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Open Forensic Science in R

Published: 2019
Primary Author: Samantha Tyner
Secondary Authors: Heike Hofmann, Soyung Park, Eric Hare, Xiao Hui Tai, Karen Kafadar, Karen Pan, Amanda Luby
Research Area: Footwear

This book is for anyone looking to do forensic science analysis in a data-driven and open way. Whether you are a student, teacher, or scientist, this book is for you. We take the latest research, primarily from the Center for Statistics and Applications in Forensic Evidence (CSAFE) and the National Institute of Standards and Technology (NIST) and show you how to solve forensic science problems in R. The book makes some assumptions about you:

  1. You have some experience with R (R Core Team 2019). We don’t assume you are an expert by any means, but we do assume you are comfortable enough with R to install & library packages, load data, identify different data structures, and to follow along with the code we present in each chapter. If you need help getting started with R, there are lots of free resources online, and CSAFE has some resources available here. You can install R for Windows, Mac, and Linux here for free. We also recommend you install RStudio, the wonderful free IDE (Integrated Development Environment) for R. If you want a deeper dive into R, take a walk through R for Data Science. If you really want to explore the depths, Advanced R is an excellent resource.
  2. You are interested in forensic science. Hopefully that’s why you’re here! You may only be interested in DNA or firearms, so we’ve split the book up into chapters by forensic science subfield. You also don’t have to be an expert in the field. We will explain the basics of the field in the introduction of each chapter. You can also download this book by clicking here or by cloning it on GitHub and follow along, running the code on your own computer.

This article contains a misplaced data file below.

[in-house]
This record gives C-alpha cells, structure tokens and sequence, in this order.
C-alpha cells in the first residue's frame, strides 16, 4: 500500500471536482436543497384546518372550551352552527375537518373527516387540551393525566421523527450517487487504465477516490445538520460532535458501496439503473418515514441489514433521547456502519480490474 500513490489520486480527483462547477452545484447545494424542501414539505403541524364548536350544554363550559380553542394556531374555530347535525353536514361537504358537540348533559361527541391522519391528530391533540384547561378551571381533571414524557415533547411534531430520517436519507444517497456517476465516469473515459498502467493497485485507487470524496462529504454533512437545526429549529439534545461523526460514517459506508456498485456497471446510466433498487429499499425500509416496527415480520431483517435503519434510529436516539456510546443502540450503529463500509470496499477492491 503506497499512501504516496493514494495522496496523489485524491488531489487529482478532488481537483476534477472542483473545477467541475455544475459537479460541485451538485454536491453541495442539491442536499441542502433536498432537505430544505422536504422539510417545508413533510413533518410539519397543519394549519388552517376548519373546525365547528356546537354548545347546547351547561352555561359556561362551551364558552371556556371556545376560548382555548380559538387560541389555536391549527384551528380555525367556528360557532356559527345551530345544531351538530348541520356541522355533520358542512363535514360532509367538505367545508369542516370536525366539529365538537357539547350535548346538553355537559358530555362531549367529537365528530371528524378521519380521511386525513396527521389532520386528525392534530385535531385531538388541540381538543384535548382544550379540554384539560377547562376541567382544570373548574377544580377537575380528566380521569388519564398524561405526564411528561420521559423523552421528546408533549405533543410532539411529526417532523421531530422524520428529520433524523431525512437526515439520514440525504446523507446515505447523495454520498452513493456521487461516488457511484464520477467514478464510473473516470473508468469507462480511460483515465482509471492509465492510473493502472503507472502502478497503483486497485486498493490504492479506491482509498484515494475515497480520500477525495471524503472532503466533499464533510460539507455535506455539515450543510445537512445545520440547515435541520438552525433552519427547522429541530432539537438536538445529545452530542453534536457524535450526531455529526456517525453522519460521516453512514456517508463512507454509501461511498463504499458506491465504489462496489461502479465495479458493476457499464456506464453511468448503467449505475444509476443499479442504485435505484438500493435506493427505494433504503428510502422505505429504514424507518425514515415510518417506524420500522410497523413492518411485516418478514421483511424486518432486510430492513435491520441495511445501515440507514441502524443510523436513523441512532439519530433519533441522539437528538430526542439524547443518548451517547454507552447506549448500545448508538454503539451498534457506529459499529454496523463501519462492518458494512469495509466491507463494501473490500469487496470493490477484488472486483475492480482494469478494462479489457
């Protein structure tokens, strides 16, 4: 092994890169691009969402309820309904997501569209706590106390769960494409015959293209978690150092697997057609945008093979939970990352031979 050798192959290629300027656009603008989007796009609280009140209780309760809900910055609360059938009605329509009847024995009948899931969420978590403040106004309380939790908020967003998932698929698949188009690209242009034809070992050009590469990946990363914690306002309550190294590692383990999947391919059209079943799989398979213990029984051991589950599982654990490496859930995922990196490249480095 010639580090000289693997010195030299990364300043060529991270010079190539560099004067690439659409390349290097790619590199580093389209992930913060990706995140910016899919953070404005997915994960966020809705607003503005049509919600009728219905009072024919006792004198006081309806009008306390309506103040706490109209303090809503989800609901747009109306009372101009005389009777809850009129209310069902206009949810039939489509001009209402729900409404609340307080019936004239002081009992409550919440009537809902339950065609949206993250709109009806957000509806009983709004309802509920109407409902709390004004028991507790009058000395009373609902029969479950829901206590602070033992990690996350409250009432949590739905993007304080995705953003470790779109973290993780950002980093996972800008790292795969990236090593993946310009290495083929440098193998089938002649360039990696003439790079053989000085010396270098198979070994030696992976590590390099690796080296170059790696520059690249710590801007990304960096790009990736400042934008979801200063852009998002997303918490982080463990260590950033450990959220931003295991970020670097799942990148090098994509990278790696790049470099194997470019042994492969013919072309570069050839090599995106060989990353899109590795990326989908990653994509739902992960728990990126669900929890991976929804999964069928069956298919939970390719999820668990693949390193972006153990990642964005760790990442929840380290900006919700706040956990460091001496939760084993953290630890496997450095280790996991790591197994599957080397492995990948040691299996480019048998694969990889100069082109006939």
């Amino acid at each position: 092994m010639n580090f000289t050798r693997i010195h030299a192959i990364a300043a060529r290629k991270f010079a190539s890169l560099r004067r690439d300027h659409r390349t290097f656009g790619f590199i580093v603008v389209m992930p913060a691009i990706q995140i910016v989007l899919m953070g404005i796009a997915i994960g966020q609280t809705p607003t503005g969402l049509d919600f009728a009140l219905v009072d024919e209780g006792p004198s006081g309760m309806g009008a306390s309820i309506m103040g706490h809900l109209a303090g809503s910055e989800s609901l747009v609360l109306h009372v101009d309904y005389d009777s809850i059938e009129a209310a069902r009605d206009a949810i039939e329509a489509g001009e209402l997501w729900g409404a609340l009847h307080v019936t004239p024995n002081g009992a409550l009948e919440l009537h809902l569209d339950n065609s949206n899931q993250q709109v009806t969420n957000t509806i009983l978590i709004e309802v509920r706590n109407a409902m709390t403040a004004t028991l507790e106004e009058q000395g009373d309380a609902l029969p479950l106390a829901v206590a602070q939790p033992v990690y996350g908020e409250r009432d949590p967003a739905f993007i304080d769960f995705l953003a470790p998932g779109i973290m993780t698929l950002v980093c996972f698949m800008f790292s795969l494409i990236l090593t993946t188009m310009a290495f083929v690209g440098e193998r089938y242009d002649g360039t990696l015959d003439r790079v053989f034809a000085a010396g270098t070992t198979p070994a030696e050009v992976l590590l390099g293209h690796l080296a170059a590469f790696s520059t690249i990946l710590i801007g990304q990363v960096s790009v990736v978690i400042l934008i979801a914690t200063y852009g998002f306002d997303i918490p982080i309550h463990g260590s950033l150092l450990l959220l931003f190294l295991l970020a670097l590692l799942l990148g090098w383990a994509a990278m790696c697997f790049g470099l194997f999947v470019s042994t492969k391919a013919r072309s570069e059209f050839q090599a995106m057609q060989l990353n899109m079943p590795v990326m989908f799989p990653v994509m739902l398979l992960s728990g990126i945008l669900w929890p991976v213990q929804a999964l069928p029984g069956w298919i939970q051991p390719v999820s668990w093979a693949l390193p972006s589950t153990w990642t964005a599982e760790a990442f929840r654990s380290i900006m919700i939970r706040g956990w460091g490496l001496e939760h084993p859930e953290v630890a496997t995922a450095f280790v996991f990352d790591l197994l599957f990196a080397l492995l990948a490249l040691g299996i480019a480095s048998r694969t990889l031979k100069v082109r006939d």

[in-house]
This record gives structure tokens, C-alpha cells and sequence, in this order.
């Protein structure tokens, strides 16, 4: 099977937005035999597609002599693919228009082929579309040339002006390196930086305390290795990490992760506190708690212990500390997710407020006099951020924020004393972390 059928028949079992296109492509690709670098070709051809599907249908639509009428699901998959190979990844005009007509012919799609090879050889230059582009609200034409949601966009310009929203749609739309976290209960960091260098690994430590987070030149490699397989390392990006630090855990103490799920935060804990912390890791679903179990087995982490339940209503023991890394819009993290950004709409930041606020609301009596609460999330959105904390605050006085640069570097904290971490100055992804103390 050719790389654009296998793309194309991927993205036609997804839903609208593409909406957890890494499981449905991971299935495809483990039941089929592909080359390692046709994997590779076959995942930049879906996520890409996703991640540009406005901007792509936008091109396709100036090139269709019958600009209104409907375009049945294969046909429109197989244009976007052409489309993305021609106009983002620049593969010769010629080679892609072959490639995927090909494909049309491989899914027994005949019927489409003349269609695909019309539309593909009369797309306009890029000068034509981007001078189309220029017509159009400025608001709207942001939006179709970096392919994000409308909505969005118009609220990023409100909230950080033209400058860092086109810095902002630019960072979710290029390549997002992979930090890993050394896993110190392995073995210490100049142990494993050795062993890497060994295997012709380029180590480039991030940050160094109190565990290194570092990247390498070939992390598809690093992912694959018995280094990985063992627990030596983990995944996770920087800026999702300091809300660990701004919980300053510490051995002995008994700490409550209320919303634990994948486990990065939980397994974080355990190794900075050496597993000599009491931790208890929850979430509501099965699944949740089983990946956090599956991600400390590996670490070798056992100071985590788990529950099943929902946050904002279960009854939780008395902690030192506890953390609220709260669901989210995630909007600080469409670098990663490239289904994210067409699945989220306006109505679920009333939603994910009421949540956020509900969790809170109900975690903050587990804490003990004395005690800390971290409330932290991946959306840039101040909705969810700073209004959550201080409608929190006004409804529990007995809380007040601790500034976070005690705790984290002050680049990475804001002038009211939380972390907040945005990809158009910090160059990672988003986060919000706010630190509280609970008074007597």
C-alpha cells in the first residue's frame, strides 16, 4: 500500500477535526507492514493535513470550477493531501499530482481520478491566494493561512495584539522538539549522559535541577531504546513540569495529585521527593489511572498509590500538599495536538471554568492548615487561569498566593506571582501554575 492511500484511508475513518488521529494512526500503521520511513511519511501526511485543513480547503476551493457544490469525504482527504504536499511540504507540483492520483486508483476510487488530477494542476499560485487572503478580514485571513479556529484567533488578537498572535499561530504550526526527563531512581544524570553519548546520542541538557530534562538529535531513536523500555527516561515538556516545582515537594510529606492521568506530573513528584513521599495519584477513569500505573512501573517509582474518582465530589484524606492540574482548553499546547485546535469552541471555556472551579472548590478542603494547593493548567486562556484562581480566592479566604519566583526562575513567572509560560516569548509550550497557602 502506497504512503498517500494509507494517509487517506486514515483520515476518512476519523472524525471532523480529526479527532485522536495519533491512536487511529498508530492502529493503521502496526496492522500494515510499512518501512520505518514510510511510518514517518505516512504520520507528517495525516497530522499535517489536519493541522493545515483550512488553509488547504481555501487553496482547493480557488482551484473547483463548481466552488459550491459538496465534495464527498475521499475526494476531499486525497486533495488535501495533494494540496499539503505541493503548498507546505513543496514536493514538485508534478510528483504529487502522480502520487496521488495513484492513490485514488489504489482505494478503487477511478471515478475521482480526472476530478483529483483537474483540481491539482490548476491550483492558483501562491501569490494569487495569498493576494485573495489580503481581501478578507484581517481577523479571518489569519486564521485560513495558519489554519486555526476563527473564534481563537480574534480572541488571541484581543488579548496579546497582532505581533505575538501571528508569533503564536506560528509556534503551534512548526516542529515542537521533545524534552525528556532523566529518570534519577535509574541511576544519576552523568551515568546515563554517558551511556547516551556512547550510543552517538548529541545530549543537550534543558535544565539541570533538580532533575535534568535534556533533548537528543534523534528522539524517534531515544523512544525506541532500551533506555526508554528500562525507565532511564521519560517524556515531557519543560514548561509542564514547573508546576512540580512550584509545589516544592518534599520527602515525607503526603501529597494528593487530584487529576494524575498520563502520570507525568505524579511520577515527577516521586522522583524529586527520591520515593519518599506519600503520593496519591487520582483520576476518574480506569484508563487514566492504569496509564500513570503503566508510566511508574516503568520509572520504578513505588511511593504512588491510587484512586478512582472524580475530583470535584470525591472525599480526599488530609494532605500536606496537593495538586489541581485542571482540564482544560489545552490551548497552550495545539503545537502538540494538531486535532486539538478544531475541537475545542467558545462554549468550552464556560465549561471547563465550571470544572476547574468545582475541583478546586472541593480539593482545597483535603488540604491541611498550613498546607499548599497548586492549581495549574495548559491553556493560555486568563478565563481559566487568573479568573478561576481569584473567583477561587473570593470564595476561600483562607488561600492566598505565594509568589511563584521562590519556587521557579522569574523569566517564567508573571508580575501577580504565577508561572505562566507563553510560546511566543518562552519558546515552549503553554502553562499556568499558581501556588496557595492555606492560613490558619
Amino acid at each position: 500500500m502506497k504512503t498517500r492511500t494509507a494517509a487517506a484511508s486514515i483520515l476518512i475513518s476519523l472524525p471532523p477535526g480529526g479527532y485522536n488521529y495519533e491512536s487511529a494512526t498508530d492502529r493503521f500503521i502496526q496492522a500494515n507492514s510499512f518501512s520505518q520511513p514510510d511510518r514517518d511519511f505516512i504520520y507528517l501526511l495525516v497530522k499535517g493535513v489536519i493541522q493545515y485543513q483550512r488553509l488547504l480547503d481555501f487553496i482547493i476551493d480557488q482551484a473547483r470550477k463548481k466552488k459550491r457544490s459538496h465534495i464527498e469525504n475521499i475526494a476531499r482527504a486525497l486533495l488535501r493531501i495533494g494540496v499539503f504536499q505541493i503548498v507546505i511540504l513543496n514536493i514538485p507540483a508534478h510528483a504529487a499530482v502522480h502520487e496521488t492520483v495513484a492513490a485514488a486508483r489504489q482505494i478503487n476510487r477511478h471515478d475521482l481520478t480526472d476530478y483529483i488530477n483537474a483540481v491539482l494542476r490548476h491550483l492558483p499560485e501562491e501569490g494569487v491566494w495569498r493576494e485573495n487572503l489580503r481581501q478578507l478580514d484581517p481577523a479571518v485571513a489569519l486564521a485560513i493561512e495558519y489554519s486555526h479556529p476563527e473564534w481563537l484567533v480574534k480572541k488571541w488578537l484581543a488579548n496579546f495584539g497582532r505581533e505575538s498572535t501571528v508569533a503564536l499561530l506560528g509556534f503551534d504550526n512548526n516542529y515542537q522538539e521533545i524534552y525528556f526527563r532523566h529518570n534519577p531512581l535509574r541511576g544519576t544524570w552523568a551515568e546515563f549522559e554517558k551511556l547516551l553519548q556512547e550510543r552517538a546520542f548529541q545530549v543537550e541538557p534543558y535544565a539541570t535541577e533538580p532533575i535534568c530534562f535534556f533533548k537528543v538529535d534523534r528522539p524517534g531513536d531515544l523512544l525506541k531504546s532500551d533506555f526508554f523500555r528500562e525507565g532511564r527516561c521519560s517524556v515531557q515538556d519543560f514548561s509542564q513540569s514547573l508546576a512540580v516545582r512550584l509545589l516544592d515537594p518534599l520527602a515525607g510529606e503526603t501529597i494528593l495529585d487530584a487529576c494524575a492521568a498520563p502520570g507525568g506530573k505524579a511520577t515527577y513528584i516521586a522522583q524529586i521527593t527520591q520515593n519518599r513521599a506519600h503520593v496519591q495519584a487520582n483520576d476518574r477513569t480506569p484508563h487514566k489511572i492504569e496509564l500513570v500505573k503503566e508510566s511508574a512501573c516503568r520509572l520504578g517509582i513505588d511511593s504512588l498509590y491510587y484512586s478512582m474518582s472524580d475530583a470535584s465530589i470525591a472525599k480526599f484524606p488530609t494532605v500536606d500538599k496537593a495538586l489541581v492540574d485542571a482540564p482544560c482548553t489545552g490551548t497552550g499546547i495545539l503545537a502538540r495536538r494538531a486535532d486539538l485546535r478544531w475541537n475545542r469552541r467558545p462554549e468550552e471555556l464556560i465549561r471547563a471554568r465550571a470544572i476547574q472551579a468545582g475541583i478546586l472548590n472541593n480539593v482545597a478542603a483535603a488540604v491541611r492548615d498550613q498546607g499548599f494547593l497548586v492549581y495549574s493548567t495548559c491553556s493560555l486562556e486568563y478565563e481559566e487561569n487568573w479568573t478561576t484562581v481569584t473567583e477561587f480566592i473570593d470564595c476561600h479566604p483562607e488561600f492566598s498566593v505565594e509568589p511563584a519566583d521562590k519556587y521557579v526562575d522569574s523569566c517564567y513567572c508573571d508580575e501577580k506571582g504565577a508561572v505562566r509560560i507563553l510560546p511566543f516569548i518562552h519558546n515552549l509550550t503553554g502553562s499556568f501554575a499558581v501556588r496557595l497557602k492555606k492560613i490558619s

3. You care about open source software. This doesn’t really affect your ability to read this book, but it’s a nice quality to have. The purpose of this book is to make forensic science more accessible. Right now, most databases, algorithms, and programs that get used every day in forensic science are proprietary, meaning that only the owners know how these systems work, how they were made, and what the source code looks like. This closed approach has lead to miscarriages of justice. With this free online book that relies solely on open-source software for analysis, we hope to demonstrate the impact open source software can have on forensic science, both in research and in practice. And in this spirit of openness, we ask that you contribute if you find an error or want to add a chapter on a topic we did not cover. You can open an issue here or fork the book’s Github repository and submit your changes via a pull request. If you’d like to contribute, we ask that you follow our contributor code of conduct and these recommended practices from Jenny Bryan and Jim Hester of RStudio.

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